MATHPAL 1985: The Hunter-Gatherer Way of Life Depicted in the Mesolithic Rock Paintings of Central India. Mathpal, Yashodhar. pp.177-183, in “Recent Advances in Indo-Pacific Prehistory: Proceedings of the International Symposium held at Poona, December 19-21, 1978”. ed V N Misra, Peter Bellwood. E.J.Brill, Leiden, Nederland, 1985.

MEILLET 1908/1967: The Indo-European Dialects. Meillet Antoine (tr. Samuel N. Rosenberg). Alabama Linguistic and Philological Series No. 15, University of Alabama Press, 1967.

MONIER-WILLIAMS 1899: A Sanskrit English Dictionary. Monier-Williams, Sir Monier, Clarendon Press, Oxford University Press, London, 1899.

NICHOLS 1997: The Epicentre of the Indo-European Linguistic Spread. Nichols, Johanna. Chapter 8, in “Archaeology and Language, Vol. I: Theoretical and Methodological Orientations”, ed. Roger Blench & Matthew Spriggs, Routledge, London and New York, 1997.

NORMAN 1995: Dialect variation in Old and Middle Indo-Aryan. Norman, K.R. pp. 278-292, “The Indo-Aryans of Ancient South Asia”, ed. by George Erdosy. Walter de Gruyter. Berlin, 1995.

PARGITER 1962: Ancient Indian Historical Tradition. Pargiter F.E. Motilal Banarsidas, Delhi-Varanasi-Patna, 1962.

PARPOLA 2005: The cultural counterparts to Proto-Indo-European, Proto-Uralic and Proto-Aryan: matching the dispersal and contact patterns in the linguistic and archaeological record. Asko Parpola and Christian Carpelan. pp. 107-141 in “The Indo-Aryan Controversy – Evidence and inference in Indian history”. ed. Edwin F. Bryant and Laurie L. Patton, Routledge, New York, 2005.

PROFERES 1999: The Formation of Vedic Liturgies. Proferes, Theodore. Harvard Thesis, April 1999.

TALAGERI 1993: The Aryan Invasion Theory and Indian Nationalism. Talageri S.G. Voice of India, New Delhi, 1993.

TALAGERI 2000: The Rigveda: A Historical Analysis. Talageri S.G. Aditya Prakashan (New Delhi), 2000.

TALAGERI 2008: The Rigveda and the Avesta: The Final Evidence. Talageri S.G. Aditya Prakashan (New Delhi), 2008.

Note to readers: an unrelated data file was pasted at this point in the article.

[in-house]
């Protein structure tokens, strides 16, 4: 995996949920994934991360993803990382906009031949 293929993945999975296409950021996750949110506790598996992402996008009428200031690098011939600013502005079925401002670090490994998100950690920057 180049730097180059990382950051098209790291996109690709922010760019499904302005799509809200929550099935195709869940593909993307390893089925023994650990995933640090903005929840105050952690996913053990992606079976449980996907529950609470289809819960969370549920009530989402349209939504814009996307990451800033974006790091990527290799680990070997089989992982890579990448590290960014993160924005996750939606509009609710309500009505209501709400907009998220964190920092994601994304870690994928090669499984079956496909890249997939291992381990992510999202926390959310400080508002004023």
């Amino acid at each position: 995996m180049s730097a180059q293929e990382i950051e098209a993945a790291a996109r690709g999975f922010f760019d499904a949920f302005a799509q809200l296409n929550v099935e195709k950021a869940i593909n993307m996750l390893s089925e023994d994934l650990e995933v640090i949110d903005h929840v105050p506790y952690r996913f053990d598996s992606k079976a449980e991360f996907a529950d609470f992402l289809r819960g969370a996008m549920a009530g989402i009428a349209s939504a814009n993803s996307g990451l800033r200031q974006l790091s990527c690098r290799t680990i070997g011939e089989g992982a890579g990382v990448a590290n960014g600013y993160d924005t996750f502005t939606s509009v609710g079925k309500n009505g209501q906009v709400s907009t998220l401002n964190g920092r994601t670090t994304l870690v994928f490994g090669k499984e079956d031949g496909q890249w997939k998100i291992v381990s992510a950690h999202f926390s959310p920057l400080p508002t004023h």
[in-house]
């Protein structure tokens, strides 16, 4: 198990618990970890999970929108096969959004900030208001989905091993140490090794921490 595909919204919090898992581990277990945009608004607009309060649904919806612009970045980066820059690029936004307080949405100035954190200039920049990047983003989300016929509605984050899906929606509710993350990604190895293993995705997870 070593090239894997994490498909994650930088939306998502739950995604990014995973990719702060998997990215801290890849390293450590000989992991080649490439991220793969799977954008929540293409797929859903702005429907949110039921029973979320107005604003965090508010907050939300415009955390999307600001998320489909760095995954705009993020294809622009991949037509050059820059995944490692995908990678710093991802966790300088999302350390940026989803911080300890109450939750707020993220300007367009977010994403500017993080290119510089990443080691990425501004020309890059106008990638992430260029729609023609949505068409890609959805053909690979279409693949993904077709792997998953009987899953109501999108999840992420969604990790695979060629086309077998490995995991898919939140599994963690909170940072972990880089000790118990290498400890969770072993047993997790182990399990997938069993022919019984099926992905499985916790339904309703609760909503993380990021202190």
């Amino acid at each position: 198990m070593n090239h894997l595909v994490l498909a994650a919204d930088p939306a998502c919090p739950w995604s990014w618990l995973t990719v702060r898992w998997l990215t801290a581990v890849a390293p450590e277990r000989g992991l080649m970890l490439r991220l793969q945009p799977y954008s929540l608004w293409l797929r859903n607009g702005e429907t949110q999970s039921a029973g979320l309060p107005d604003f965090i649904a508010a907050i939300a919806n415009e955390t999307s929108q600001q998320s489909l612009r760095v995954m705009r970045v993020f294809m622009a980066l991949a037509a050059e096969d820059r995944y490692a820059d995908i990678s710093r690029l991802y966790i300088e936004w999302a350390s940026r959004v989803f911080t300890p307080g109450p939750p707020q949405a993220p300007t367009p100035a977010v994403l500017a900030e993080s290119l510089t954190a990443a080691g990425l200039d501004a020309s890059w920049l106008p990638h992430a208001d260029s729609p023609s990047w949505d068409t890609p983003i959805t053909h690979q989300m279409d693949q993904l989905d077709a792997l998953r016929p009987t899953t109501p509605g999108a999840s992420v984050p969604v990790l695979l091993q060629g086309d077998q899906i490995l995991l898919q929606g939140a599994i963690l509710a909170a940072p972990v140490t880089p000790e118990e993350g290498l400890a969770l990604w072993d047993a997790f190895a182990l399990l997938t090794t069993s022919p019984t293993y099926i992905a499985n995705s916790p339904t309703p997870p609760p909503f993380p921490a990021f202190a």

TARR 1969: The History of the Carriage. Laszlo, Tarr. tr. Elisabeth Hoch. Arco Publ. Inc., New York, 1969.

THOMAS 1883: The Rivers of the Vedas, and How the Aryans entered India. Thomas, Edward. The Journal of the American Oriental Society, 1883 (p.357-386).

WIKIPEDIA: (as Referred).

WINN 1995: Heaven, Heroes and Happiness: The Indo-European Roots of Western Ideology. Winn, Shan M.M. University Press of America, Lanham-New York-London, 1995.

WITZEL 1987: On the Localization of Vedic Texts and Schools. Witzel, Michael. in “India and the Ancient World –History Trade and Culture Before AD 650” ed. by Gilbert Pollet, Orientalia  Lovaniensia Analecta, vol. 25, Departement Orientalistiek, Leuven.

WITZEL 1995b: Rgvedic History: Poets, Chieftains and Politics. Witzel, Michael. pp. 307-352 in “The Indo-Aryans of Ancient South Asia”, ed. by George Erdosy. Walter de Gruyter. Berlin

WITZEL 2000a: The Languages of Harappa. Witzel, Michael. Feb. 17, 2000.

WITZEL 2005: Indocentrism: autochthonous visions of ancient India. Witzel, Michael.pp.341-404, in The Indo-Aryan Controversy — Evidence and Inference in Indian history, ed. Edwin F. Bryant and Laurie L. Patton, Routledge, London & New York, 2005.

Featured Image: Wikipedia

Disclaimer: The opinions expressed in this article are the personal opinions of the author. IndiaFacts does not assume any responsibility or liability for the accuracy, completeness, suitability, or validity of any information in this article.

Shrikant Talageri

Shrikant Talageri is a scholar and acclaimed author of "The Rigveda: A Historical Analysis", the seminal work on the Aryan Invasion debate. His latest work is "Rigveda And Avesta The Final Evidence".